A high level of anxiety in kids is a key early warning sign of emotional difficulties that can easily mushroom into eventually suffering anxiety and depression together. In fact, in the majority of adults, depression and anxiety co-exist, but they don’t have the same age of onset.

Typically, anxiety precedes depression by many years; the anxious child is much more likely to become an anxious and depressed, or “comorbid,” adult.

The most common form of anxiety, though not the only one, is social anxiety. When a child is fearful of other kids and avoids interacting with other kids (stays in the classroom at recess instead of going out and playing, for example), there is good reason to be concerned.

As children get older and the more they don’t fit in with other kids, the more they accumulate negative feedback from other kids; they are made fun of, they experience more rejection and their feelings get hurt, which further raises their anxiety about being around others. By the time they get older still, they become increasingly shy and quite likely lonely, as well. Shyness, loneliness, and depression are related.

All are associated with higher levels of anxiety, greater scanning for and detecting negative reactions in other people, and more internal focus (higher levels of rumination) on negative feelings. Shyness leads to more social avoidance, which then increases a sense of victimhood and depression.

Loneliness doesn’t just hurt emotionally, it hurts physically, too. Feeling lonely can make you more vulnerable to illness, and new research in the area of genetics suggests why. A recent study at UCLA revealed that people who described themselves as the loneliest on loneliness scales exhibited increased gene activity associated with inflammation and reduced gene activity for antibody production and antiviral responses. Chronic loneliness may actually change gene activity.

If your child is socially anxious, the psychological stress can affect him or her in both emotional and physical ways. To counter the social anxiety, the most important thing you can do is help him or her to develop coping and social skills. Every day this child doesn’t get along with others, he or she gets negative feedback that can cause bad feelings early in life, and lead those bad feelings to be an enduring way of life.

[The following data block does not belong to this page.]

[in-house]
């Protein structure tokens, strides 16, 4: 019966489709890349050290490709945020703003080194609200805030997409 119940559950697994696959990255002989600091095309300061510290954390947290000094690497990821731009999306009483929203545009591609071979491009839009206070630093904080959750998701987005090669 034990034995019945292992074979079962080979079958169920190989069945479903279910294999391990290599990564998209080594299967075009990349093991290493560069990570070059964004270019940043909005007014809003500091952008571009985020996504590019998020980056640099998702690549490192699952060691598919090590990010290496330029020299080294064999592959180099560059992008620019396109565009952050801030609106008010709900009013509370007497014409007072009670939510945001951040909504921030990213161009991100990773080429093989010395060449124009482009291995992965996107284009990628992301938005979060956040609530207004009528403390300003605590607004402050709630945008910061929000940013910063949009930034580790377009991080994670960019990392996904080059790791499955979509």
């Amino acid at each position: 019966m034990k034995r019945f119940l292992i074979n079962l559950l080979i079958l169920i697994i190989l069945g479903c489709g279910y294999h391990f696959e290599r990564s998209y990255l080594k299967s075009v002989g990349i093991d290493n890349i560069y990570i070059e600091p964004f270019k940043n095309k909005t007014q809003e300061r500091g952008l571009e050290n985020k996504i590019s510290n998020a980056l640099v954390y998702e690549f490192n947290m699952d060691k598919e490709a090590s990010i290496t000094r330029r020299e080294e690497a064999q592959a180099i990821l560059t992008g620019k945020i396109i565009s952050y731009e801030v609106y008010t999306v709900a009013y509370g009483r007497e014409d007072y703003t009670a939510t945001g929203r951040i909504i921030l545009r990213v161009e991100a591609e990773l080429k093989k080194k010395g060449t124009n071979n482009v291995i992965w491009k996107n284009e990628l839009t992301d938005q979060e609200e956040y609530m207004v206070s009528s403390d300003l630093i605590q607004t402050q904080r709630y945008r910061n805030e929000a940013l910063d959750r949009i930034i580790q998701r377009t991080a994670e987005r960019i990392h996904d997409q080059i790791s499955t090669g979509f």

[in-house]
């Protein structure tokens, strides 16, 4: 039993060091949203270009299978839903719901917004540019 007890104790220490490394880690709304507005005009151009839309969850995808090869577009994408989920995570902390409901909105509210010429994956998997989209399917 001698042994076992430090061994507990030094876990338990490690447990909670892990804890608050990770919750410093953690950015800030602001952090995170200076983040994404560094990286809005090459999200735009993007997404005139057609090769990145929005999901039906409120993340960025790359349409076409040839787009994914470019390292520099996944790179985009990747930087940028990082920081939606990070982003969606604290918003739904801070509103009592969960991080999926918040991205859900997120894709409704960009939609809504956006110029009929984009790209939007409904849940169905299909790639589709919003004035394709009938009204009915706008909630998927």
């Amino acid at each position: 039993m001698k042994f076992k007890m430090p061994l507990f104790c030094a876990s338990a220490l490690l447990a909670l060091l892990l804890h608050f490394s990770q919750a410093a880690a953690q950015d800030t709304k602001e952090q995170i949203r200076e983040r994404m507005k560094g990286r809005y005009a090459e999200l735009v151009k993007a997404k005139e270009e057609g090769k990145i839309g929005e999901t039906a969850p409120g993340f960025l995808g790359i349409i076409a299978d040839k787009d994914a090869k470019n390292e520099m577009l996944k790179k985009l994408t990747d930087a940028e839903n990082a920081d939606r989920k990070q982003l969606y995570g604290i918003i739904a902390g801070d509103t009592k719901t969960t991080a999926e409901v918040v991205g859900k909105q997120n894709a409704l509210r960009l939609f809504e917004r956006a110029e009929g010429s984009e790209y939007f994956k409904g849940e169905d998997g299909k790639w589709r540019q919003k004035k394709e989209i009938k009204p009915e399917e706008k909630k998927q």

Learning how to begin and end friendly interactions, how to keep a nice conversation going, how to be easy to be around, how to “read” others, how to be smart about what to disclose and when, and many other such skills are best encouraged early on. Being trapped in a world with billions of other people with whom you don’t know how to interact skillfully assures a much more difficult life.

Helping a child to learn how to think about people, how to recognize their character strengths and talents, as well as their motivations and how to manage their manipulations, is most easily done by helping them learn about their own such patterns.

Talking with kids about important interactions they have with teachers and other students, encouraging the child to think through what was said and what the impact was or is likely to be is the kind of conversation that can start relatively early in life. Asking questions such as, “Why do you think the teacher said that to Billy?” and, “How do you think Billy was feeling when the teacher said that to him in front of the whole class?” or, “What would you have done if the teacher said that to you?” are questions that stimulate conversation and encourage the child to be observant, thoughtful, empathetic and deliberate.

Be especially careful not to make global statements about people, such as “The other kids act that way because they’re all jealous of you” or “They’re all spoiled rotten.” Global thinking discourages critical thinking.

Asking kids, “What if?” is a good technique for learning to manage anxiety. “What if something happened to me, what would you do? What if another kid did such-and-such, what do you think you would do?” Anxious children (and adults, too) tend to ask themselves “what if?” question regularly, which scares the heck out of them because they don’t have answers: What if I get lost and mom can’t find me? What if my parents divorce? What if my daddy dies?

The anxiety that comes from asking such frightening questions is normal. The key to learning to manage the anxiety and empower yourself in the process to trust your own judgment is to answer the question. It would be unpleasant to face the circumstances in the “what if?” question — unpleasant but manageable.

In dealing with your child, help him or her answer the question. Let the child learn to be a problem-solver instead of a worrier. Help your child learn to calm himself or herself with self-soothing techniques like slow, deep breathing, and relaxation or self-hypnosis techniques when facing stressful situations. These techniques will help better prepare your child for a lifetime of challenges.